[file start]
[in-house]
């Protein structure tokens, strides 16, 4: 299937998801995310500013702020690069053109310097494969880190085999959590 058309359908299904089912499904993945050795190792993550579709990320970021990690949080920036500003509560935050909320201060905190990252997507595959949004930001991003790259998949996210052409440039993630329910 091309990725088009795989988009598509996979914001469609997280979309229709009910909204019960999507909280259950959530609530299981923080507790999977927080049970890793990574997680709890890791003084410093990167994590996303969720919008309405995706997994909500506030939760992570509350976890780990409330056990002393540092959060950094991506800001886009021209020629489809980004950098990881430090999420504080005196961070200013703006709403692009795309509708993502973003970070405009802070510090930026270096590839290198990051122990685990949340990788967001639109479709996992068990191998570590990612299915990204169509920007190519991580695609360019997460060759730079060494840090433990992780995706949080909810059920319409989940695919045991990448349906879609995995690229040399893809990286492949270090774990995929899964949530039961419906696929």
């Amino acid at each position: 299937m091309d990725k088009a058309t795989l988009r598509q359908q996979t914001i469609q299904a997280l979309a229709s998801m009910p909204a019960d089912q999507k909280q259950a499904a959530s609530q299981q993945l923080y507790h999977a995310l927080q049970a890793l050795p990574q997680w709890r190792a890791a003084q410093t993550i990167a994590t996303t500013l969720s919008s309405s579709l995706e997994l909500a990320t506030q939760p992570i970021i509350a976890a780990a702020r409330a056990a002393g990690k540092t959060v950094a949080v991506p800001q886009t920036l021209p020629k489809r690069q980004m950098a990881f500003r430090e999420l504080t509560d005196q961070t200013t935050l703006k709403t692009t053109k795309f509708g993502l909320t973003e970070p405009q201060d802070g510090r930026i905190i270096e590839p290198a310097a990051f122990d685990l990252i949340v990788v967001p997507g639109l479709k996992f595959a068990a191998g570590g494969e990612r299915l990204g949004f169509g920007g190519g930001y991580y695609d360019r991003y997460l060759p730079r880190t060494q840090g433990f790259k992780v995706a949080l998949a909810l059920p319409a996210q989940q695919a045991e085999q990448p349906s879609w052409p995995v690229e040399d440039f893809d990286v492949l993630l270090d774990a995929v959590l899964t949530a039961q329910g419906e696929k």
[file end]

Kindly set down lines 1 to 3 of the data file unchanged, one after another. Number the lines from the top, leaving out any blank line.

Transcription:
[in-house]
């Protein structure tokens, strides 16, 4: 299937998801995310500013702020690069053109310097494969880190085999959590 058309359908299904089912499904993945050795190792993550579709990320970021990690949080920036500003509560935050909320201060905190990252997507595959949004930001991003790259998949996210052409440039993630329910 091309990725088009795989988009598509996979914001469609997280979309229709009910909204019960999507909280259950959530609530299981923080507790999977927080049970890793990574997680709890890791003084410093990167994590996303969720919008309405995706997994909500506030939760992570509350976890780990409330056990002393540092959060950094991506800001886009021209020629489809980004950098990881430090999420504080005196961070200013703006709403692009795309509708993502973003970070405009802070510090930026270096590839290198990051122990685990949340990788967001639109479709996992068990191998570590990612299915990204169509920007190519991580695609360019997460060759730079060494840090433990992780995706949080909810059920319409989940695919045991990448349906879609995995690229040399893809990286492949270090774990995929899964949530039961419906696929």
């Amino acid at each position: 299937m091309d990725k088009a058309t795989l988009r598509q359908q996979t914001i469609q299904a997280l979309a229709s998801m009910p909204a019960d089912q999507k909280q259950a499904a959530s609530q299981q993945l923080y507790h999977a995310l927080q049970a890793l050795p990574q997680w709890r190792a890791a003084q410093t993550i990167a994590t996303t500013l969720s919008s309405s579709l995706e997994l909500a990320t506030q939760p992570i970021i509350a976890a780990a702020r409330a056990a002393g990690k540092t959060v950094a949080v991506p800001q886009t920036l021209p020629k489809r690069q980004m950098a990881f500003r430090e999420l504080t509560d005196q961070t200013t935050l703006k709403t692009t053109k795309f509708g993502l909320t973003e970070p405009q201060d802070g510090r930026i905190i270096e590839p290198a310097a990051f122990d685990l990252i949340v990788v967001p997507g639109l479709k996992f595959a068990a191998g570590g494969e990612r299915l990204g949004f169509g920007g190519g930001y991580y695609d360019r991003y997460l060759p730079r880190t060494q840090g433990f790259k992780v995706a949080l998949a909810l059920p319409a996210q989940q695919a045991e085999q990448p349906s879609w052409p995995v690229e040399d440039f893809d990286v492949l993630l270090d774990a995929v959590l899964t949530a039961q329910g419906e696929k």